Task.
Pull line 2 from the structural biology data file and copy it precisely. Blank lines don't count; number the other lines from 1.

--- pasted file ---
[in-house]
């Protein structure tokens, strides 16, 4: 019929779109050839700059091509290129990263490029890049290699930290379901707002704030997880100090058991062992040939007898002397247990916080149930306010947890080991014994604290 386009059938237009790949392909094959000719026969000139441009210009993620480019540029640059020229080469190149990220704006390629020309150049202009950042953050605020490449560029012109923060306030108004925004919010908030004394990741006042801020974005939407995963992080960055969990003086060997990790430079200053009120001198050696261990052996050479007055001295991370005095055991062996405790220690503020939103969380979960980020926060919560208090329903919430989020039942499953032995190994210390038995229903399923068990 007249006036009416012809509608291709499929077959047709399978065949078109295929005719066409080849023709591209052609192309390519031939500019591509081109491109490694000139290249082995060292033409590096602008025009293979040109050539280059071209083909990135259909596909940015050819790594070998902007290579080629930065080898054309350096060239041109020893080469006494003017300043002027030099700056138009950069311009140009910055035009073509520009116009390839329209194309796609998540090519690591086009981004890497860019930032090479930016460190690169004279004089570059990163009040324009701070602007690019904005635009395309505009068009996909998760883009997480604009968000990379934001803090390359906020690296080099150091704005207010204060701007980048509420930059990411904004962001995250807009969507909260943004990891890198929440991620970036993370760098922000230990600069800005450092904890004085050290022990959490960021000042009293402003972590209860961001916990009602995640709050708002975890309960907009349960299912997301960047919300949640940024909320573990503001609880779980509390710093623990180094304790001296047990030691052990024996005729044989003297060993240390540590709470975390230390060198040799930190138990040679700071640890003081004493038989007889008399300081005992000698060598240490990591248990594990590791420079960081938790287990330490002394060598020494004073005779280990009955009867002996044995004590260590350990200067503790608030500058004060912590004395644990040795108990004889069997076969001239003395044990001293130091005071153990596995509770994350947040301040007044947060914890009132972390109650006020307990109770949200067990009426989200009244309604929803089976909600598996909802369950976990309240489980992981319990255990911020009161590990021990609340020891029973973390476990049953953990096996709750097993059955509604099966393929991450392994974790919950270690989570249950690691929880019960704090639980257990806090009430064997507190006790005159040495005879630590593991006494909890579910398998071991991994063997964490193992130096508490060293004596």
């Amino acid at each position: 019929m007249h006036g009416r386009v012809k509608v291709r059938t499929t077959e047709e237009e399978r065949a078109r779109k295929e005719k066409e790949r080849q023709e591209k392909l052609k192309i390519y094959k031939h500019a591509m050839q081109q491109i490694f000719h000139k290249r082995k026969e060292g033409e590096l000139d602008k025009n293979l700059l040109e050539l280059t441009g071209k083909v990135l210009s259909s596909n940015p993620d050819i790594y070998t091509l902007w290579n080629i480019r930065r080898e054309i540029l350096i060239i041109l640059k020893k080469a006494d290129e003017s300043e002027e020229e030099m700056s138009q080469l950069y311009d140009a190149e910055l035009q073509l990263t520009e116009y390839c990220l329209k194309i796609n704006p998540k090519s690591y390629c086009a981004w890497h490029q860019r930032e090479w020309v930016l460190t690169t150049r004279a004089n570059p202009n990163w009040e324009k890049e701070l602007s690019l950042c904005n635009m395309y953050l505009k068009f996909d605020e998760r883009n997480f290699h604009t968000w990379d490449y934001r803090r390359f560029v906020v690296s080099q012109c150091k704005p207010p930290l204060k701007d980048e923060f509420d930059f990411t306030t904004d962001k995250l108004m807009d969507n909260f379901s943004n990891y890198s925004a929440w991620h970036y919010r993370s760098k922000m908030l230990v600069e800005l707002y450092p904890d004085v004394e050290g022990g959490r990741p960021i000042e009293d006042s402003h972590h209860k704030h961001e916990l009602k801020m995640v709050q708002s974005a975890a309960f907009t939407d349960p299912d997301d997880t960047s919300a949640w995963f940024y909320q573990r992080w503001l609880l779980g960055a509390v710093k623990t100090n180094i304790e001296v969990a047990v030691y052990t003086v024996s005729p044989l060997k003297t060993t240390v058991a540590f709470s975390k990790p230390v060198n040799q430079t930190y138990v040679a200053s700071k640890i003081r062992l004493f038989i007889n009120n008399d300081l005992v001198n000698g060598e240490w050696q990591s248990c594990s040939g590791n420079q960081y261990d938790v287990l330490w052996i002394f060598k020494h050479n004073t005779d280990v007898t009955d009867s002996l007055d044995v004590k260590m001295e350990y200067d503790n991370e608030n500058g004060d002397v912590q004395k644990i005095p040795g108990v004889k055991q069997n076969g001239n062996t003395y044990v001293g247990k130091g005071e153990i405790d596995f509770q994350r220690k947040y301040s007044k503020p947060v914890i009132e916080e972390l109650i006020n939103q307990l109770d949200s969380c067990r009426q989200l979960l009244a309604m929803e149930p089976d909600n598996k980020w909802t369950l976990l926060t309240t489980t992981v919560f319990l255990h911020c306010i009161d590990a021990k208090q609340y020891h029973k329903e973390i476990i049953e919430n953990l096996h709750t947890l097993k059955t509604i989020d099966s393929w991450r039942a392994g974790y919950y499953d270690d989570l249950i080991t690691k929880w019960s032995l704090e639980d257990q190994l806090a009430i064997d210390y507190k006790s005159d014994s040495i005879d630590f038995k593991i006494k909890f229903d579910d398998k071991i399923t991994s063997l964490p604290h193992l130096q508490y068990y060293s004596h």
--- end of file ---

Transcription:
């Protein structure tokens, strides 16, 4: 019929779109050839700059091509290129990263490029890049290699930290379901707002704030997880100090058991062992040939007898002397247990916080149930306010947890080991014994604290 386009059938237009790949392909094959000719026969000139441009210009993620480019540029640059020229080469190149990220704006390629020309150049202009950042953050605020490449560029012109923060306030108004925004919010908030004394990741006042801020974005939407995963992080960055969990003086060997990790430079200053009120001198050696261990052996050479007055001295991370005095055991062996405790220690503020939103969380979960980020926060919560208090329903919430989020039942499953032995190994210390038995229903399923068990 007249006036009416012809509608291709499929077959047709399978065949078109295929005719066409080849023709591209052609192309390519031939500019591509081109491109490694000139290249082995060292033409590096602008025009293979040109050539280059071209083909990135259909596909940015050819790594070998902007290579080629930065080898054309350096060239041109020893080469006494003017300043002027030099700056138009950069311009140009910055035009073509520009116009390839329209194309796609998540090519690591086009981004890497860019930032090479930016460190690169004279004089570059990163009040324009701070602007690019904005635009395309505009068009996909998760883009997480604009968000990379934001803090390359906020690296080099150091704005207010204060701007980048509420930059990411904004962001995250807009969507909260943004990891890198929440991620970036993370760098922000230990600069800005450092904890004085050290022990959490960021000042009293402003972590209860961001916990009602995640709050708002975890309960907009349960299912997301960047919300949640940024909320573990503001609880779980509390710093623990180094304790001296047990030691052990024996005729044989003297060993240390540590709470975390230390060198040799930190138990040679700071640890003081004493038989007889008399300081005992000698060598240490990591248990594990590791420079960081938790287990330490002394060598020494004073005779280990009955009867002996044995004590260590350990200067503790608030500058004060912590004395644990040795108990004889069997076969001239003395044990001293130091005071153990596995509770994350947040301040007044947060914890009132972390109650006020307990109770949200067990009426989200009244309604929803089976909600598996909802369950976990309240489980992981319990255990911020009161590990021990609340020891029973973390476990049953953990096996709750097993059955509604099966393929991450392994974790919950270690989570249950690691929880019960704090639980257990806090009430064997507190006790005159040495005879630590593991006494909890579910398998071991991994063997964490193992130096508490060293004596």